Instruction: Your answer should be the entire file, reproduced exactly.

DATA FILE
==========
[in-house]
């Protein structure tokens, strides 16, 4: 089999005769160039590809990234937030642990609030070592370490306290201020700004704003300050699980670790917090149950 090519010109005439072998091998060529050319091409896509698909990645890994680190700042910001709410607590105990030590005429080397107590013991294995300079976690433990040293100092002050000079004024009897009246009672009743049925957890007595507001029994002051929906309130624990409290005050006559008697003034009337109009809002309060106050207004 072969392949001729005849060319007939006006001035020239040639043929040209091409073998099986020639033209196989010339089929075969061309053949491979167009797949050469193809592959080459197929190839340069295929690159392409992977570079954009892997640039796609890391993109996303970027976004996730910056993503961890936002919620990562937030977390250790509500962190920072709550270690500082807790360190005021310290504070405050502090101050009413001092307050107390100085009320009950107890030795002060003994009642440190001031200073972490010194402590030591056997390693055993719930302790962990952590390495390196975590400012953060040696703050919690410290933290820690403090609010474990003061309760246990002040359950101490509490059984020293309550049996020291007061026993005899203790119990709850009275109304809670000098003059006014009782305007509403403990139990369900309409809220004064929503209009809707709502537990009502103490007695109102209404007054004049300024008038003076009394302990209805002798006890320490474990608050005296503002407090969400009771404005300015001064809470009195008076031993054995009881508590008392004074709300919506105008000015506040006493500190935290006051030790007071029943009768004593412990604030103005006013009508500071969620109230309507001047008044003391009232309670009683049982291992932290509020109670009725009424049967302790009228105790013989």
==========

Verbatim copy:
[in-house]
């Protein structure tokens, strides 16, 4: 089999005769160039590809990234937030642990609030070592370490306290201020700004704003300050699980670790917090149950 090519010109005439072998091998060529050319091409896509698909990645890994680190700042910001709410607590105990030590005429080397107590013991294995300079976690433990040293100092002050000079004024009897009246009672009743049925957890007595507001029994002051929906309130624990409290005050006559008697003034009337109009809002309060106050207004 072969392949001729005849060319007939006006001035020239040639043929040209091409073998099986020639033209196989010339089929075969061309053949491979167009797949050469193809592959080459197929190839340069295929690159392409992977570079954009892997640039796609890391993109996303970027976004996730910056993503961890936002919620990562937030977390250790509500962190920072709550270690500082807790360190005021310290504070405050502090101050009413001092307050107390100085009320009950107890030795002060003994009642440190001031200073972490010194402590030591056997390693055993719930302790962990952590390495390196975590400012953060040696703050919690410290933290820690403090609010474990003061309760246990002040359950101490509490059984020293309550049996020291007061026993005899203790119990709850009275109304809670000098003059006014009782305007509403403990139990369900309409809220004064929503209009809707709502537990009502103490007695109102209404007054004049300024008038003076009394302990209805002798006890320490474990608050005296503002407090969400009771404005300015001064809470009195008076031993054995009881508590008392004074709300919506105008000015506040006493500190935290006051030790007071029943009768004593412990604030103005006013009508500071969620109230309507001047008044003391009232309670009683049982291992932290509020109670009725009424049967302790009228105790013989």